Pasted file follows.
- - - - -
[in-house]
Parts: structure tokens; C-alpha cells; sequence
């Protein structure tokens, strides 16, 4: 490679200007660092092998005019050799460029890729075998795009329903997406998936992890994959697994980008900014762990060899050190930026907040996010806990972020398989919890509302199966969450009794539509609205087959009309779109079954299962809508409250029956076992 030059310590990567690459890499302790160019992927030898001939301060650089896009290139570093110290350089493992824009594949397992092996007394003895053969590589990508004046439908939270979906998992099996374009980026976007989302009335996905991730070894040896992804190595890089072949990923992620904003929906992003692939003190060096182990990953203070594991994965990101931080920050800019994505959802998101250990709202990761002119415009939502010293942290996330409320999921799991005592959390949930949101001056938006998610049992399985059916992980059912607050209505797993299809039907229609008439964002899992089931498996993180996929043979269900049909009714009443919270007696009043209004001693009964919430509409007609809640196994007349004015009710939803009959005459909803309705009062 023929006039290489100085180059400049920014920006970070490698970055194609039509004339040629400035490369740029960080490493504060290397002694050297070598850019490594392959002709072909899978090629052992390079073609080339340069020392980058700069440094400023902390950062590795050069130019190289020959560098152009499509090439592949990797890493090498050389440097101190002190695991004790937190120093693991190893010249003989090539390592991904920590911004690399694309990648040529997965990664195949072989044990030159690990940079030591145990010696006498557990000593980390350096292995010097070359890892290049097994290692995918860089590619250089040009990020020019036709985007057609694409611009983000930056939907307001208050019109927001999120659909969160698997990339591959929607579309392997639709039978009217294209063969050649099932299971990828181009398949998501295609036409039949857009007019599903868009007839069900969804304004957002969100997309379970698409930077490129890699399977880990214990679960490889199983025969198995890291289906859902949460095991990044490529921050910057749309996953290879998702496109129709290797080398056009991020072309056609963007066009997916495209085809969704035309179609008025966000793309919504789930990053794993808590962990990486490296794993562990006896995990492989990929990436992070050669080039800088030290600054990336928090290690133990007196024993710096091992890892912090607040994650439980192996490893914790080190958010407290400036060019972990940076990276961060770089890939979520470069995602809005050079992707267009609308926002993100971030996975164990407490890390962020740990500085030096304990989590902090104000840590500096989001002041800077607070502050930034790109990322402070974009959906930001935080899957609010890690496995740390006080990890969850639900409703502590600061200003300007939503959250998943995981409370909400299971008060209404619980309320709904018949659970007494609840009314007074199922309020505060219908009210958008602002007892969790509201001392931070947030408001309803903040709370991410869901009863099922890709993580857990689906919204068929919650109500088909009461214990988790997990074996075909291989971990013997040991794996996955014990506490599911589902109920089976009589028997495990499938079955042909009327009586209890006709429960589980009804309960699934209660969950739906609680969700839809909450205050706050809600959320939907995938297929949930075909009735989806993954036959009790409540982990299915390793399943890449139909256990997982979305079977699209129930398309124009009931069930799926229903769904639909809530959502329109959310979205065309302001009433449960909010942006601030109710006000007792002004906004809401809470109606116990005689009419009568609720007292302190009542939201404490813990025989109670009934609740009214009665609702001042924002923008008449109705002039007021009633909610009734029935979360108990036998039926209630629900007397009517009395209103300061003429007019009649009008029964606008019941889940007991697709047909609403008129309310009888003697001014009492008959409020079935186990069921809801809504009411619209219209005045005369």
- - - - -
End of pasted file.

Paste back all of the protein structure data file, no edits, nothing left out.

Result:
[in-house]
Parts: structure tokens; C-alpha cells; sequence
């Protein structure tokens, strides 16, 4: 490679200007660092092998005019050799460029890729075998795009329903997406998936992890994959697994980008900014762990060899050190930026907040996010806990972020398989919890509302199966969450009794539509609205087959009309779109079954299962809508409250029956076992 030059310590990567690459890499302790160019992927030898001939301060650089896009290139570093110290350089493992824009594949397992092996007394003895053969590589990508004046439908939270979906998992099996374009980026976007989302009335996905991730070894040896992804190595890089072949990923992620904003929906992003692939003190060096182990990953203070594991994965990101931080920050800019994505959802998101250990709202990761002119415009939502010293942290996330409320999921799991005592959390949930949101001056938006998610049992399985059916992980059912607050209505797993299809039907229609008439964002899992089931498996993180996929043979269900049909009714009443919270007696009043209004001693009964919430509409007609809640196994007349004015009710939803009959005459909803309705009062 023929006039290489100085180059400049920014920006970070490698970055194609039509004339040629400035490369740029960080490493504060290397002694050297070598850019490594392959002709072909899978090629052992390079073609080339340069020392980058700069440094400023902390950062590795050069130019190289020959560098152009499509090439592949990797890493090498050389440097101190002190695991004790937190120093693991190893010249003989090539390592991904920590911004690399694309990648040529997965990664195949072989044990030159690990940079030591145990010696006498557990000593980390350096292995010097070359890892290049097994290692995918860089590619250089040009990020020019036709985007057609694409611009983000930056939907307001208050019109927001999120659909969160698997990339591959929607579309392997639709039978009217294209063969050649099932299971990828181009398949998501295609036409039949857009007019599903868009007839069900969804304004957002969100997309379970698409930077490129890699399977880990214990679960490889199983025969198995890291289906859902949460095991990044490529921050910057749309996953290879998702496109129709290797080398056009991020072309056609963007066009997916495209085809969704035309179609008025966000793309919504789930990053794993808590962990990486490296794993562990006896995990492989990929990436992070050669080039800088030290600054990336928090290690133990007196024993710096091992890892912090607040994650439980192996490893914790080190958010407290400036060019972990940076990276961060770089890939979520470069995602809005050079992707267009609308926002993100971030996975164990407490890390962020740990500085030096304990989590902090104000840590500096989001002041800077607070502050930034790109990322402070974009959906930001935080899957609010890690496995740390006080990890969850639900409703502590600061200003300007939503959250998943995981409370909400299971008060209404619980309320709904018949659970007494609840009314007074199922309020505060219908009210958008602002007892969790509201001392931070947030408001309803903040709370991410869901009863099922890709993580857990689906919204068929919650109500088909009461214990988790997990074996075909291989971990013997040991794996996955014990506490599911589902109920089976009589028997495990499938079955042909009327009586209890006709429960589980009804309960699934209660969950739906609680969700839809909450205050706050809600959320939907995938297929949930075909009735989806993954036959009790409540982990299915390793399943890449139909256990997982979305079977699209129930398309124009009931069930799926229903769904639909809530959502329109959310979205065309302001009433449960909010942006601030109710006000007792002004906004809401809470109606116990005689009419009568609720007292302190009542939201404490813990025989109670009934609740009214009665609702001042924002923008008449109705002039007021009633909610009734029935979360108990036998039926209630629900007397009517009395209103300061003429007019009649009008029964606008019941889940007991697709047909609403008129309310009888003697001014009492008959409020079935186990069921809801809504009411619209219209005045005369």